Vicenty v. Sandoval (In re San Miguel Sandoval), 327 B.R. 493, 504-05 (B.A.P. 1st Cir. 2005).
In this case, the Debtors - not a creditor - were the moving parties. This Panel has previously held that bankruptcy court order denying a creditor’s motion to dismiss a Chapter 13 case is a final appealable order. Id. at 505. We see no reason why the finality of an order denying a debtor’s motion to dismiss should fare any differently. Accordingly, we hold that October 6 Order was final when this appeal was commenced.
But jurisdiction once found can be lost. The Debtors did seek a stay of the October 6 Order, but that stay was denied and no further review of the denial of the stay was sought or obtained. See Fed. R. Bankr. P. 8011(e) (motions filed with the Panel during the pendency of an appeal may be determined by a single judge, but may be reviewed by the Panel). But proceedings in the case following the October 6 Order resulted in the Conversion Order. The Debtors did not appeal the Conversion Order or, upon entry of the Conversion Order, renew or seek a rehearing of their request for a stay of the October 6 Order based upon the seemingly changed circumstances.
Mootness in bankruptcy appellate proceedings is based on jurisdictional and equitable considerations stemming from the impracticability of fashioning fair and effective judicial relief. Rochman v. Northeast Utils. Serv. Group (In re Public Serv. Co. of New Hampshire), 963 F.2d 469, 471 (1st Cir. 1992); Kasperian v. Conley (In re Conley), 369 B.R. 67, 70-71 (B.A.P. 1st Cir. 2007). The jurisdictional component relates to the constitutional restriction prohibiting the judiciary from deciding cases in which no effective remedy can be provided. Church of Scientology of Calif. v. U.S., 506 U.S. 9, 12 (1992) ("For that reason, if an event occurs while a case is pending on appeal that makes it impossible for the court to grant ‘any effectual relief whatever’ to a prevailing party, the appeal must be dismissed.").
The equitable component relates to equitable and pragmatic limitations on appellate jurisdiction over bankruptcy appeals. Hicks, Muse & Co., Inc. v. Brandt (In re Healthco Int’l, Inc.), 136 F.3d 45, 48 (1st Cir. 1998); In re Conley, 369 B.R. at 71. An appeal is moot for equitable reasons where the appellant’s unwarranted or repeated failure to request a stay allowed events to develop in reliance on the bankruptcy court order to such a degree that meaningful appellate relief has become impracticable or impossible. Id. An appeal is moot for pragmatic reasons where the order appealed from has been implemented to such a degree that meaningful appellate relief is no longer practicable even though the appellant may have sought a stay with all due diligence. Id.
Quite problematic here is the present status of the case in chapter 7. The general rule is that conversion of a bankruptcy petition from one chapter to another moots any appeal taken from an order in the original chapter. Beaudry v. Mfr. & Traders Trust Co., No. 6:05-CV-893, 2007 WL 4324110, at *2 (N.D.N.Y. Dec. 7, 2007); see also Wells Fargo Bank v. Hunt (In re Hunt), 550 F.3d 1002, 1003 (10th Cir. 2008).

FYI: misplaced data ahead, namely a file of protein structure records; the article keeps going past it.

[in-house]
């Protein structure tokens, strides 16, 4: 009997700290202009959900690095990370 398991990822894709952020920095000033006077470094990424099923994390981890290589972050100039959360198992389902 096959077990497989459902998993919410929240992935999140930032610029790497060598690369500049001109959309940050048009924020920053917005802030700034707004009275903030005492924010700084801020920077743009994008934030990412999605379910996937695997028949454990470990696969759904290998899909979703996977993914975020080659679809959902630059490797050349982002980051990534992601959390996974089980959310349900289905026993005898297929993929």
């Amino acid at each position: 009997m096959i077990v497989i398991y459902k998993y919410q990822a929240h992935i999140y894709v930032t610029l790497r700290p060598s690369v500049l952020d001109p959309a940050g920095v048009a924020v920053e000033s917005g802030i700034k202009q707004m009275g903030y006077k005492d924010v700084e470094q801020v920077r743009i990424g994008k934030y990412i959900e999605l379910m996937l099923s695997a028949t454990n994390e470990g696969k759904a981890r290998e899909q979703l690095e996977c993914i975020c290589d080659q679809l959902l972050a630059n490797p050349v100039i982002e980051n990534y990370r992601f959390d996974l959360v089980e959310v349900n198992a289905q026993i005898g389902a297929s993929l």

[C]ourts have consistently held that a “conversion of a bankruptcy proceeding from one chapter of the Bankruptcy Code to another generally obviates the need to further litigate the issues in the original proceeding, thereby mooting an appeal from the original proceeding.” Covington Capital Corp v. Campbell (In re Campbell) , 36 Fed. Appx. 388, 390, 2002 WL 1161024 at *1 (10th Cir.2003). see also In re Roller, 999 F.2d 346, 347 (8th Cir.1993); In re J.B. Lovell Corp., 876 F.2d 96, 99 (11th Cir.1989); In re Technical Fabricators, Inc., 65 B.R. 197, 199 (S.D.Ala.1986). This is so whether the conversion is voluntary or involuntary and whether the appellant is the debtor or the creditor. See In re Campbell, 36 Fed. Appx. at 390, 2002 WL 1161024 at *1.
In re Mendy, No. 03-521, 2003 WL 22038392, *3 (E.D. La. Aug. 20, 2003).
The pragmatic reasons for this rule of mootness should be obvious. Bankruptcy cases do not remain in stasis. Upon conversion to chapter 7, a chapter 7 trustee is appointed and becomes the new estate representative. The chapter 13 trustee distributes or refunds monies under his or her control, files a final account, and seeks and typically obtains approval of the account and discharge of his or her responsibilities. The chapter 7 trustee conducts a new 11 U.S.C. § 341 meeting, which, in turn, creates relatively short deadlines for objections to discharge and dischargeability and objections to exemptions. The chapter 7 trustee may need to protect non-exempt assets or may require court action. Assets may be liquidated or abandoned. And the estate may and likely will incur administrative expenses on account of the services rendered by the chapter 7 trustee and the trustee’s court-approved agents. If the October 6 Order were reversed, few, if any, of the foregoing events could be undone.
Accordingly, the Conversion Order changed the case landscape. When the Debtors failed to appeal that order and seek a stay of its effect, meaningful effective appellate review of the October 6 Order in the preceding chapter 13 case became impractical or impossible.
For the foregoing reasons, this appeal has become moot. We have consequently lost our jurisdiction to decide the issues raised. Accordingly, the appeal must be DISMISSED.